Often compared to cognitive behavioral therapy (CBT), Dialectical Behavior Therapy has aspects that differ from it. Notably, DTB is a type of CBT, hence the few similarities. Regardless, DTB differs in the fact that it focuses on the patient’s relationship with others.
It also focuses less on the patient’s past and more on their present behaviors and thoughts.
The different approach doesn’t mean that DTB is less effective than cognitive behavioral therapy (CBT). It only means that its main focus is to help the patient manage their emotions, thoughts and behaviors enough to relate well with others.
Naturally, you have a couple of questions about the said therapy. Below, we take on the task to answer most of the questions that you may have about it.
What is Dialectical Behavior Therapy?
First and foremost, Dialectical Behavior Therapy, otherwise known as DTB, is a type of Cognitive Behavioral Therapy. Its specific purpose is to teach people how to control their emotions. It also equips patients with coping skills necessary for stress management, relationship skills and the development of healthy behaviors.
How Does it Work?
If you choose to participate in this type of therapy, it’s only right to know what to expect. The therapy sessions are held in four different types of settings or parts. These settings include:
- Individual Therapy
- Group Therapy
- Phone Coaching
How Did it Start?
This type of therapy was discovered from a need or a problem. Dr Marsha M. Linehan and her colleagues discovered that Cognitive Behavioral Therapy wasn’t enough to treat Borderline Personality Disorder. Out of the need to find something that can help with the treatment of the condition, Dialectical Behavior Therapy was developed.
This was in the 1980s, and since then, the treatment has been improved upon. It has also been used to remedy other conditions.
What Other Conditions Can This Treatment Treat?
Given the origins of this therapy and the fact that it aims to treat destructive behaviors, it is versatile. Today, it is also used to remedy substance abuse disorder. It can also be used to help treat people suffering from mental conditions such as:
- Borderline Personality Disorder
- Attention-deficit/hyperactivity disorder (ADHD)
- Post-traumatic stress disorder
- Generalized anxiety disorder
- Bipolar disorder
- Binge eating disorder
- Major depressive disorder
What Are the Characteristics of Dialectical Behavior Therapy?
- This type of therapy operates on certain core characteristics. Regardless of the setting, each session always sticks to the below-mentioned characteristics:
- The identification and analysis of destructive behavioral patterns that are related to substance abuse. Once you’ve done this, the next step is to learn how to replace them with better behaviors.
- You will be encouraged to focus and identify negative thoughts and how they affect your actions. After the identification process, you will be required to learn how to change and manage those thoughts.
- Sessions will include learning strategies to help you accept yourself, your life and emotions.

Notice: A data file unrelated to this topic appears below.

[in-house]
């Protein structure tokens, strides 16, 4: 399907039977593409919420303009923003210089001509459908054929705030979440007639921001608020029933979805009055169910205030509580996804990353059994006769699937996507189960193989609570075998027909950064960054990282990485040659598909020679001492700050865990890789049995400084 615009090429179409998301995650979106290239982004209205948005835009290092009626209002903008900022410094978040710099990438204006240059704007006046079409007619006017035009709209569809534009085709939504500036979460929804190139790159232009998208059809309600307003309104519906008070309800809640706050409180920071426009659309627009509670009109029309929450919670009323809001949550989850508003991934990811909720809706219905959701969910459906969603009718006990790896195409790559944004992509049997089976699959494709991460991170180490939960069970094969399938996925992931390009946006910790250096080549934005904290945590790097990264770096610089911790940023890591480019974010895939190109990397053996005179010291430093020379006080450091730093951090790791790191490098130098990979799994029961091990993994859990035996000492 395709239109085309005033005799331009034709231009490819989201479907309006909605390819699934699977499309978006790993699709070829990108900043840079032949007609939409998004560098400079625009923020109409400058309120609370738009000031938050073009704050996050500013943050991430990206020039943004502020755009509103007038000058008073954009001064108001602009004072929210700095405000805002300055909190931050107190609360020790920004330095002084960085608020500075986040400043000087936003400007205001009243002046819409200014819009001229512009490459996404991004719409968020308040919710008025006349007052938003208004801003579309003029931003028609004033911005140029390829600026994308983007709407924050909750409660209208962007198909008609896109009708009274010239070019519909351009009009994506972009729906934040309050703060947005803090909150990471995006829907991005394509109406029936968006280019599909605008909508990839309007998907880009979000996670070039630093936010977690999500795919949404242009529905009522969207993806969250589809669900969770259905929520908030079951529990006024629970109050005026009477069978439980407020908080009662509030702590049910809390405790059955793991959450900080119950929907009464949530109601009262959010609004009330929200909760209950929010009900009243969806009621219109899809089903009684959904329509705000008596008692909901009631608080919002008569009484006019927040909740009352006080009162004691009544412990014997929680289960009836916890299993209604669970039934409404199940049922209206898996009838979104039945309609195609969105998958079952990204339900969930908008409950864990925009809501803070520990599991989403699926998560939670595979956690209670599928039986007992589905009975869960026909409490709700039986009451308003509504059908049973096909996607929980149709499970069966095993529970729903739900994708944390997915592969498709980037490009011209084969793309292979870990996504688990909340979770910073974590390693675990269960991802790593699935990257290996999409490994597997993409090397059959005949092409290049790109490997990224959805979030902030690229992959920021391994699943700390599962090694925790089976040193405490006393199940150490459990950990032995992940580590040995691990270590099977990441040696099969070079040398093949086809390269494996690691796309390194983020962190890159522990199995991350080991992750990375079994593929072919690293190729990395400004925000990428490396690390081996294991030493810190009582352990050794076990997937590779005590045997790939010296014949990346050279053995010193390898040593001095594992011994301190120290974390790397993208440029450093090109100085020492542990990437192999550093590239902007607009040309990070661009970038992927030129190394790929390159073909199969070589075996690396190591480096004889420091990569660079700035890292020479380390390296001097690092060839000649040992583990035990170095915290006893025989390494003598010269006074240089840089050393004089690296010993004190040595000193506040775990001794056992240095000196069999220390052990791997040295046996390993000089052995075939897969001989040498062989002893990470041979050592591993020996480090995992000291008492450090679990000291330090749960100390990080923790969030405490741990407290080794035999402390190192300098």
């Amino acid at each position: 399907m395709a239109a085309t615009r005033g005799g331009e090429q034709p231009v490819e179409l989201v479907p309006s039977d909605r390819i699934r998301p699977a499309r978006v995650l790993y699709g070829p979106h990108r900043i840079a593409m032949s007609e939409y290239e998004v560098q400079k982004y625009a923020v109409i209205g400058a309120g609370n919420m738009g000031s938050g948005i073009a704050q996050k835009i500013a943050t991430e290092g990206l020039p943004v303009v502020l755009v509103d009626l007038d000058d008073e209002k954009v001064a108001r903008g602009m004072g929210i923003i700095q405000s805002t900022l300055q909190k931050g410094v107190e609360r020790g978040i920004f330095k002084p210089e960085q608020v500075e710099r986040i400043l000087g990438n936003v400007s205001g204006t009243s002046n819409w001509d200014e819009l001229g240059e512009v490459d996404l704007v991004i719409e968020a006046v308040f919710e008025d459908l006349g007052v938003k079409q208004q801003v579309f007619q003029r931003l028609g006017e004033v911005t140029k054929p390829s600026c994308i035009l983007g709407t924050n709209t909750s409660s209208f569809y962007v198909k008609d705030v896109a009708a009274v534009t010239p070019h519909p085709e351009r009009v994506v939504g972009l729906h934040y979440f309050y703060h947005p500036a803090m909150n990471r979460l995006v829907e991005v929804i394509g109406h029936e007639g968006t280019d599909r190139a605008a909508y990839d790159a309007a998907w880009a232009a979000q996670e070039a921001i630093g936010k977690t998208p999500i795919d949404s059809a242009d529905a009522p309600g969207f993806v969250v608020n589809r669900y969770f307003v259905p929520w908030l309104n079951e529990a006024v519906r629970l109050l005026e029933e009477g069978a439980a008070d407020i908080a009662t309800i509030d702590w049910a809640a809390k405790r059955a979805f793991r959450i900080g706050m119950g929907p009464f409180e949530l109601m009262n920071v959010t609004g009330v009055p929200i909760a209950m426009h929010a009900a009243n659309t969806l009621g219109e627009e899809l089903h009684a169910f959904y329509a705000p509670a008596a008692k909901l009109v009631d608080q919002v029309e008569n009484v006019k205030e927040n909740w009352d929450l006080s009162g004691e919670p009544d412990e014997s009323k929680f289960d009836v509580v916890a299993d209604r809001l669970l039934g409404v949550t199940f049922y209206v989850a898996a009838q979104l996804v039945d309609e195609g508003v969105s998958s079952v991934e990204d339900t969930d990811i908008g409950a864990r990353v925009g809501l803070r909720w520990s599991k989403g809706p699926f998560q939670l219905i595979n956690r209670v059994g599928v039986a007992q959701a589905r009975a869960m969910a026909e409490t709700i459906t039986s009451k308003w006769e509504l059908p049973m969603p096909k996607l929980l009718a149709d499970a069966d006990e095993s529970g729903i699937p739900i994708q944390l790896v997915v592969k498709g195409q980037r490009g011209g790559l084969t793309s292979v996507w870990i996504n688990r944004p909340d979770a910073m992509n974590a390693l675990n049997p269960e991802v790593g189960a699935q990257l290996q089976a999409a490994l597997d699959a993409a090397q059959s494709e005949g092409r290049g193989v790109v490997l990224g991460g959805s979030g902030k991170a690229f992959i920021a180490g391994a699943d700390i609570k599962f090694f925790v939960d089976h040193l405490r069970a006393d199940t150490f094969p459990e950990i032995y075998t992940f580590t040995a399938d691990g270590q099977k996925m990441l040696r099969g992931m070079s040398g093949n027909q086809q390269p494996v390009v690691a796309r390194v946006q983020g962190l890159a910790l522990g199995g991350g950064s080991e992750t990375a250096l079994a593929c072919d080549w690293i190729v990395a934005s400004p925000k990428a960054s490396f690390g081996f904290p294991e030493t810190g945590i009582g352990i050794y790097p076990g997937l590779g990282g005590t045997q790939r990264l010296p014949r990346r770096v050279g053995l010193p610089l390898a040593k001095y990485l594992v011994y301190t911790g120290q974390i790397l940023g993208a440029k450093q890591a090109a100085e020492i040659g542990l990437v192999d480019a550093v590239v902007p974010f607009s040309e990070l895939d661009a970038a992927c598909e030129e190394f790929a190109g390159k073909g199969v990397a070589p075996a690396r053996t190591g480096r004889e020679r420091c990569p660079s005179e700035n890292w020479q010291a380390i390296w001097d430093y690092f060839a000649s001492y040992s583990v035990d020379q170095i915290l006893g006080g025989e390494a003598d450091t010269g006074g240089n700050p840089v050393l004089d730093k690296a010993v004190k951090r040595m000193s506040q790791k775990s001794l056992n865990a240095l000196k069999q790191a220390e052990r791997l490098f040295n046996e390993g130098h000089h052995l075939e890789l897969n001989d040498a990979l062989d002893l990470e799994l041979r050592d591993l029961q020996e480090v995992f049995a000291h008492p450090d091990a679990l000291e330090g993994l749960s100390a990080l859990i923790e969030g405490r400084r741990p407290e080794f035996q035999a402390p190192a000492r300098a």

- Learning how to collaborate and work together with the therapist is essential. It will be difficult at first, but after some time, it gets easier. The better the patient and therapist work together, the better the results.
- You will receive support through constant encouragement. During this, you will be urged to identify, focus and use your strengths and positive traits.
- You will be taught crucial skills to help put what you’ve learned into good use. Of course, you will also be encouraged to use these skills to improve your already existing capabilities.
What Strategies are Used During Therapy?
Certain strategies and techniques are used in the treatment of negative behavior and substance use disorder. They include:
- Distress Tolerance: This is where you learn techniques necessary for dealing with current stressful situations. Techniques such as distractions and self-soothing methods will help you deal with stressful occurrences.
- Interpersonal Effectiveness: This is where you learn relationships skills. For instance, communication skills, listening skills and how to show respect are very important.
- Emotion Regulation: This is where you are taught to identify and analyze your intense emotions. By understanding such emotions, you can control them and replace them with positive ones.
- Mindfulness: Mindfulness teaches you to remain focused and present on what is currently going on. To do so, you will need to slow down, which will, in turn, help you stay calm. Slowing down also means you have time to think through your actions and thoughts, and controlling them.
Is It Right For You?
You may be wondering if this type of therapy is right for you. After all, it’s only fair to be sure that you’re enrolling for a treatment that will meet all your needs. This is what makes treatment all the more effective.
If you know you struggle with controlling your emotions, this treatment is for you. Also, if you struggle with thoughts of suicide or any other mental health disorder, DBT is right for you.
If you’re still unsure of whether it’s right for you, do not be afraid to seek professional advice. Mental health professionals will evaluate your medical records and symptoms to determine your needs.